Silviculture in special places: proceedings of the 2003 National Silviculture WorkshopAuthor(s): Wayne D. Shepperd; Lane G. Eskew
Source: Proceedings RMRS-P-34. Fort Collins, CO: U.S. Department of Agriculture, Forest Service, Rocky Mountain Research Station. 255 p.
Publication Series: Proceedings (P)
Station: Rocky Mountain Research Station
PDF: View PDF (3.8 MB)
DescriptionThis proceedings presents a compilation of 20 manuscripts and five posters summarizing results of research studies and management projects conducted throughout the United States in areas with special natural resource values. Topics include the restoration of various fire dependent forest ecosystems, studies of historical ecology, use of genetics in silviculture, development of old growth and late-successional prescriptions, documenting natural regeneration in burned areas, comparisons of cutting methods, coping with advancing blister rust, delineation of rare aspen forests, two-aged management in Appalachian hardwoods, forest soil productivity, managing a recreation river, and forest structure/burn severity relationships.
Individual papers from this publication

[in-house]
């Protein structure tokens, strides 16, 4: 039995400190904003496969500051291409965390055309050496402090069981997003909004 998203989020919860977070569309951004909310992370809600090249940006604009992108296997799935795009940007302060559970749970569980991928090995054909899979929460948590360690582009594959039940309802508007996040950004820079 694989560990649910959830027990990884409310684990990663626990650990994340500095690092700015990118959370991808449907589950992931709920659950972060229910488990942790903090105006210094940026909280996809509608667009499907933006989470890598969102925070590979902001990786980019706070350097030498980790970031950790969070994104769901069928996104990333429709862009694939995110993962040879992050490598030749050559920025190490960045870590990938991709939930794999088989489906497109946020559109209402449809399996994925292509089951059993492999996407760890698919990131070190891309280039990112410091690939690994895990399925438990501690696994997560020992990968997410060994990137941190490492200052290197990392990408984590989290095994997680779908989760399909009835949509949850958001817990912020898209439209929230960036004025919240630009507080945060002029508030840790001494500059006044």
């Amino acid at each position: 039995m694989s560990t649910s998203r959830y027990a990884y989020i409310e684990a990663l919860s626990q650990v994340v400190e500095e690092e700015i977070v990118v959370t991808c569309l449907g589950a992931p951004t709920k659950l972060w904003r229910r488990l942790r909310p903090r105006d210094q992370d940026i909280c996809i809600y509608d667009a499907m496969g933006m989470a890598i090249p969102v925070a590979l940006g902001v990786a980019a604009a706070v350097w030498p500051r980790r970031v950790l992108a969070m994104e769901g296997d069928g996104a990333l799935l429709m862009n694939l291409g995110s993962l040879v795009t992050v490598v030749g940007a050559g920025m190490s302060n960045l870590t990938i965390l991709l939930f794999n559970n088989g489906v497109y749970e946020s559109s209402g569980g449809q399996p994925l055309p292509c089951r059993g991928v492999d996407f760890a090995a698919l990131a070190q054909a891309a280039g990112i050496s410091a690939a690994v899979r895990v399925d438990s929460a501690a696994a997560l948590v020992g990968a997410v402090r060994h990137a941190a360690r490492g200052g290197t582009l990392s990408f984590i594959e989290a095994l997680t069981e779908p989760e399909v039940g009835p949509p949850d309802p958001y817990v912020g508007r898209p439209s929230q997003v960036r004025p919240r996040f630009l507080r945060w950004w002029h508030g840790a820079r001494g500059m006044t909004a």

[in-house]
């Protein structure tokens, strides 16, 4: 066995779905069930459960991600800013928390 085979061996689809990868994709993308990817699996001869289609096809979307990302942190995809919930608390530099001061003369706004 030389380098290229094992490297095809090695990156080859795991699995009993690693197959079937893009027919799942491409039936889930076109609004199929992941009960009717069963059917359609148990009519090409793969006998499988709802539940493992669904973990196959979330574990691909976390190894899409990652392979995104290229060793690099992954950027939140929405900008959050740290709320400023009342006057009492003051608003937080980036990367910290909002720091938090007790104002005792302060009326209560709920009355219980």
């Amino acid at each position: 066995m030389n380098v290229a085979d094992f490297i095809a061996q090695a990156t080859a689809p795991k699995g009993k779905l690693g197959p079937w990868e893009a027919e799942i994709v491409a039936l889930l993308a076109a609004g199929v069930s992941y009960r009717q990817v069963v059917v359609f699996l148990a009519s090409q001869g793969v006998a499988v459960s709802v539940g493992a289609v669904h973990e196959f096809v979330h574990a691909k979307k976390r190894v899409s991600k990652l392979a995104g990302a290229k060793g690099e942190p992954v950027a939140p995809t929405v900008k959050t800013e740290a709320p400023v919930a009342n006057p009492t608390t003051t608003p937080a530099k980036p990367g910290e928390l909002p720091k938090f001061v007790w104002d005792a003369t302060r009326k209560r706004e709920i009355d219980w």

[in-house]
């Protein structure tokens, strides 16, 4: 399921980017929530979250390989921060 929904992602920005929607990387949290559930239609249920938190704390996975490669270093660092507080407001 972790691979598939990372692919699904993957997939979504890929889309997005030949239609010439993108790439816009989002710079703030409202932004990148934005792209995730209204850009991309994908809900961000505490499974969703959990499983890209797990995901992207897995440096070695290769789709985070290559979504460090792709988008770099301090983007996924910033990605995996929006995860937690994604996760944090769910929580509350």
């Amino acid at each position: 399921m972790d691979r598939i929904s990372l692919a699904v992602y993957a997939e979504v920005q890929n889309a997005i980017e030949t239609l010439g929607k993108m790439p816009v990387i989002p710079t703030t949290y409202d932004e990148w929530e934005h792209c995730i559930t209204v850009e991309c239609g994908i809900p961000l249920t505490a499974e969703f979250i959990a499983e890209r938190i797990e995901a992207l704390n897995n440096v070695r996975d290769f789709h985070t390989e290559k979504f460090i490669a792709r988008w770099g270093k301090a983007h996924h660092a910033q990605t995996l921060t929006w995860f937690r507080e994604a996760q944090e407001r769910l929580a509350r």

- You may send email to email@example.com to request a hard copy of this publication.
- (Please specify exactly which publication you are requesting and your mailing address.)
CitationShepperd, Wayne D.; Eskew, Lane G. 2004. Silviculture in special places: proceedings of the 2003 National Silviculture Workshop. Proceedings RMRS-P-34. Fort Collins, CO: U.S. Department of Agriculture, Forest Service, Rocky Mountain Research Station. 255 p.
Keywordssilviculture, forest management, genetics, forest restoration, prescribed fire, fuels treatments, cutting methods, white pine blister rust, Fraser Experimental Forest
- The effects of seed source health on whitebark pine (Pinus albicaulis) regeneration density after wildfire
- Preparing the landscape for invasion - Early intervention approaches for threatened high elevation white pine ecosystems
- Death of an ecosystem: perspectives on western white pine ecosystems of North America at the end of the twentieth century
XML: View XML